Subsidy on imported urea to cost exchequer Rs42 billion
Thursday, 22 December 2011 11:00
KARACHI: The urea import requirements for the Rabi season will cost the government Rs 42 billion in subsidies as despite higher prices in the world market the imported commodity is being sold at lower price in the domestic market.
So far, following the directives of the Economic Coordination Committee, the state run grain trader - Trading Corporation of Pakistan - has finalised deals for the import of 722,085 tons of urea for Rabi season, while another deal of 200,000 tons is in process. Currently, urea prices are on the higher side in the world market and to ensure cheap availability of the commodity in the domestic market, the federal government is paying huge subsidy on imported urea. The urea is being imported at $538 to $540.75 per ton (average Rs 48,533 per ton), while it is being provided to National Fertilizer Corporation at a price of 10,760 per ton following the decision of the ECC.
Since the natural gas shortfall will not be resolved in the short-term, the Sate Bank of Pakistan has predicted in its annual report that the government will have to import urea in the new fiscal year. The government had already planned to import about one million tons of urea for Rabi season because the local urea producers are unable to cater the local demand due to inconstant gas supply. The government will also have to subsidise imported urea because the international price of the commodity is higher than the current domestic price.
According to the State Bank if the gas load management schedule is followed, it is believed that urea import requirements for the Rabi season will be 1.2 million tons, which will cost the country around $620-640 million in foreign exchange and another Rs 42 billion in subsidies.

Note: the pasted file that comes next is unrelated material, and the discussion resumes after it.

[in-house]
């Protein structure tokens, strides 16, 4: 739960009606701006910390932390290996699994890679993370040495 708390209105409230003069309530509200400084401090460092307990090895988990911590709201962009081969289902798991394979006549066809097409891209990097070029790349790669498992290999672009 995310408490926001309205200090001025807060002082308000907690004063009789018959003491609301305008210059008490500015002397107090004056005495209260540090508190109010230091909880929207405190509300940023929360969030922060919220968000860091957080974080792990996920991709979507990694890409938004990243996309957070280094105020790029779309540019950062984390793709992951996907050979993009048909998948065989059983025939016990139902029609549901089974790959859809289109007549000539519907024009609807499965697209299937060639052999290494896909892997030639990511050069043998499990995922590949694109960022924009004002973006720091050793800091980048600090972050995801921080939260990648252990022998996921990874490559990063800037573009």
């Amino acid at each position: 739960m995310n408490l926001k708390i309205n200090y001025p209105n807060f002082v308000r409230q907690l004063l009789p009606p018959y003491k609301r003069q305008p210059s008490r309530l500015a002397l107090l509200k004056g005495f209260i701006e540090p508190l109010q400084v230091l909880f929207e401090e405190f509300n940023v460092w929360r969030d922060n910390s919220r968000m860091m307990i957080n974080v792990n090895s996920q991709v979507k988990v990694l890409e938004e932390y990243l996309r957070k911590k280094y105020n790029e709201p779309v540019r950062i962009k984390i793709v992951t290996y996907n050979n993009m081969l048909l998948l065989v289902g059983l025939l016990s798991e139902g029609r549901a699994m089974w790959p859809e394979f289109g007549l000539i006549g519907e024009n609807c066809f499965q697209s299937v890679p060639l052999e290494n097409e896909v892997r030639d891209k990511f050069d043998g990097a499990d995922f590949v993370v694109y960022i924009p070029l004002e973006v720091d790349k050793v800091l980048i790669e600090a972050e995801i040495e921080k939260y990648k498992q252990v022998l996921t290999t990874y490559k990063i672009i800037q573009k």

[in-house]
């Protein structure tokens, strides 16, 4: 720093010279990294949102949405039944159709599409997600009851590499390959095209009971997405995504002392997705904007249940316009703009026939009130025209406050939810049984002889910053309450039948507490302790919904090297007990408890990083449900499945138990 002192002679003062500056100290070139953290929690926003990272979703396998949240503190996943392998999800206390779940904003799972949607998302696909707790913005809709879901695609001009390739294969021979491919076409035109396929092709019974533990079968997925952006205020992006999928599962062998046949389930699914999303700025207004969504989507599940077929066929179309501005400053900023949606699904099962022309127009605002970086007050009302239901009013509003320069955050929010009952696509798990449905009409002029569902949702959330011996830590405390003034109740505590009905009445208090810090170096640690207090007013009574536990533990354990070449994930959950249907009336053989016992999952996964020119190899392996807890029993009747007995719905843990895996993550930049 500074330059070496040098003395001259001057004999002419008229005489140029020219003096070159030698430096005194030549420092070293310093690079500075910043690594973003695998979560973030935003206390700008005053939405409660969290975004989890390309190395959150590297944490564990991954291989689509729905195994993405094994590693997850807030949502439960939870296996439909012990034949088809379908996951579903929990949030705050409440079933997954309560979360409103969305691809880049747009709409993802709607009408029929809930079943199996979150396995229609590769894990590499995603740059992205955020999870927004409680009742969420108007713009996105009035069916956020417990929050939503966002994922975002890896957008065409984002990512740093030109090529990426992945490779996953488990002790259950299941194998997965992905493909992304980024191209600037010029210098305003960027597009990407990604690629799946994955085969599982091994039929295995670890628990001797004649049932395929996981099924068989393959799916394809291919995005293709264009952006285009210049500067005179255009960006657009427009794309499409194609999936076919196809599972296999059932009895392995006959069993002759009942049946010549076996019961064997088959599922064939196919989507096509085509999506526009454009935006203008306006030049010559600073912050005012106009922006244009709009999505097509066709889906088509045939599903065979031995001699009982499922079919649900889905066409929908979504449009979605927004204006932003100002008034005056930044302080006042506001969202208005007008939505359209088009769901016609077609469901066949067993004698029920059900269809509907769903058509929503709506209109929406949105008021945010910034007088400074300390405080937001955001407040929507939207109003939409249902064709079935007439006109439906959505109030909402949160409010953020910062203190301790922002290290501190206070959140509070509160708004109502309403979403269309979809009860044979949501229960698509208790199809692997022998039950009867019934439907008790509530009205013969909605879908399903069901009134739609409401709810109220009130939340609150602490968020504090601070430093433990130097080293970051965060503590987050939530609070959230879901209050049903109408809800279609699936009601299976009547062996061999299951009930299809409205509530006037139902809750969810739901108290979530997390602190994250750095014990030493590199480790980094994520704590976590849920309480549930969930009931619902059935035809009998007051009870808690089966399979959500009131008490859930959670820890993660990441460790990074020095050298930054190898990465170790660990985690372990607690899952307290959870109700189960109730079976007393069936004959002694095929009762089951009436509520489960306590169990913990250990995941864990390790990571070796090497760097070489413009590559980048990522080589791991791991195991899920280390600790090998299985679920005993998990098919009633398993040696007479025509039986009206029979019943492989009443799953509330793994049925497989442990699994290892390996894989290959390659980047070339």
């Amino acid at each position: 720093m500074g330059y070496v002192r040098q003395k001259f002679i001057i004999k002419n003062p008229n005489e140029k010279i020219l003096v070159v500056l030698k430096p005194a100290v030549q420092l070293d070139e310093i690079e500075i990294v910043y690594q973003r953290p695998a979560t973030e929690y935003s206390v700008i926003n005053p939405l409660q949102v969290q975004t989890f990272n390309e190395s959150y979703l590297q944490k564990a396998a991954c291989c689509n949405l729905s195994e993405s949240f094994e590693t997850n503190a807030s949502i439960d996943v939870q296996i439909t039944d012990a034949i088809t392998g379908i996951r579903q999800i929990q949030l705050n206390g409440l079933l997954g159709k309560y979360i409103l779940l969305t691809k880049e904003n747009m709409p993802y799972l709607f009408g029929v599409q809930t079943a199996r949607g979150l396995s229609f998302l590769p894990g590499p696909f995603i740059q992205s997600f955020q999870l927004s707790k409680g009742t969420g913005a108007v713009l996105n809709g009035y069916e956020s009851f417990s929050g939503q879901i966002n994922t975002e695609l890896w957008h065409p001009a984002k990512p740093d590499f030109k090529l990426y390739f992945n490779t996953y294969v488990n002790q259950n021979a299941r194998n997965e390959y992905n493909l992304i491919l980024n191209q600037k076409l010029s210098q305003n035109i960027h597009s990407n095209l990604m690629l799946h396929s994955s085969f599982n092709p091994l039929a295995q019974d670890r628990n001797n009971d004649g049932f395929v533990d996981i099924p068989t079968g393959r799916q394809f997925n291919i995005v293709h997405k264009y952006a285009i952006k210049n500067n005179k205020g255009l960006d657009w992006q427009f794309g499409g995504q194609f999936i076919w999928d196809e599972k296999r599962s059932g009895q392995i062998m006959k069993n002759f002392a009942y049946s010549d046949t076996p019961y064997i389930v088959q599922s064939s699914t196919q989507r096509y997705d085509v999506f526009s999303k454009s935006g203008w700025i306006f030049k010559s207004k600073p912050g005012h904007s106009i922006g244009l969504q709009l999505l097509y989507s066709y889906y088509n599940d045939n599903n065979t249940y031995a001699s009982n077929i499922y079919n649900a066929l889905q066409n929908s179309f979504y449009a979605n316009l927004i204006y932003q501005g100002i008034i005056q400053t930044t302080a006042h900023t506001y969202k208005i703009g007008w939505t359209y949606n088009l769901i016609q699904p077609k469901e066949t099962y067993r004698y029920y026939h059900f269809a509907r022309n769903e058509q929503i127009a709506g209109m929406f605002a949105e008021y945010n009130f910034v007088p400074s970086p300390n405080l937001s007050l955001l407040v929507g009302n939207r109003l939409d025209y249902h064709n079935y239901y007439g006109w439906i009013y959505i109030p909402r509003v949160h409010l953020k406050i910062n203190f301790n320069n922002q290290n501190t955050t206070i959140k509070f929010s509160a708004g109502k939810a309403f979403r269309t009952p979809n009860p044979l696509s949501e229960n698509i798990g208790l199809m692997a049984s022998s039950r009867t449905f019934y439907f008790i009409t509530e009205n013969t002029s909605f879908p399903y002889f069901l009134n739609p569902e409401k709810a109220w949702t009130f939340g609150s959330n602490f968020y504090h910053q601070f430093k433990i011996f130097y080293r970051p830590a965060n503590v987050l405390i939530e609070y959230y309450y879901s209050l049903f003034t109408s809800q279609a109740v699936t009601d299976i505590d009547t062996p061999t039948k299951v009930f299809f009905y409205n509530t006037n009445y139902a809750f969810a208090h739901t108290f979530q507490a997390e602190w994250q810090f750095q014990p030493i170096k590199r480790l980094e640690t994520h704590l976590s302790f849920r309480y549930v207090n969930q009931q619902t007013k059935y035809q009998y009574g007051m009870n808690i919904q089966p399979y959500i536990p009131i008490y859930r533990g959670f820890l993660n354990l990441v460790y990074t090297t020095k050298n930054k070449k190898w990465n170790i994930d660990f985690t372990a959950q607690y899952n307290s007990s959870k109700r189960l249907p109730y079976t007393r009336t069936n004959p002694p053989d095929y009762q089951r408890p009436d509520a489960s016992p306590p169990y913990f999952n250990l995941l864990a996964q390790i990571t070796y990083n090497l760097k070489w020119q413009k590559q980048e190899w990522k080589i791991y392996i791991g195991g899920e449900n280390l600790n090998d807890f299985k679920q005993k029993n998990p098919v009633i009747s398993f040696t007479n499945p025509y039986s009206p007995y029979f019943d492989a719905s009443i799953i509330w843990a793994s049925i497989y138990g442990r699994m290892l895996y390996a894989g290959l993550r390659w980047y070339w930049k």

However, the State Bank has criticised the subsidy mechanism and according to its annual report the amount of subsidy granted by the government is more than the international-domestic price per bag, because of a consequence of the subsidy transmission mechanism.
According to the report urea is being imported by the TCP at or slightly above the international market price and sold to the National Fertilizer Corporation (NFC) at a price of Rs528 per bag, fixed by the Economic Coordination Committee of the Cabinet.
NFC then distributes the fertiliser through its marketing arm, National Fertilizer Marketing Limited (NFML), across the country. Unfortunately, this creates ample opportunity for various creative methods of corruption, the report said and added that the subsidy is, therefore, untargeted.
Reports regarding an FIA investigation into a "urea scam" at NFC/NFML are strong indications that the mechanism for the distribution of imports is defective. The SBP report has also reiterated that the problems in the fertiliser sector are solely a consequence of the ad-hoc policies deployed to manage the natural gas shortage. Apart from reassessing the role of NFC and NFML in importing and distributing urea, the government needs to set proper gas allocation to manage market expectations and halt speculative activity.
The SBP estimates indicate that urea production for the Rabi season in FY12 will be 2.1 million tons, leading to a deficit of 1.2 million tons, as there will be a demand of 3.3 million tons urea in the Rabi season.
The report said that inconsistent policies will always provide incentives for significant hoarding of urea and further unofficial price increases. Since the government is still reliant on imports of urea to fulfil domestic demand, there will always be a question mark regarding the timely availability of urea in the market.
"If the government fails to time its import of the commodity precisely, and ensure that stocks are distributed systematically throughout the country, dealers will want to hold on to their stocks in anticipation of future price increases and apprehensions of future availability," the SBP pointed out. Buffer stocks will dwindle and the market will create self-fulfilling expectations of a shortage, the report added.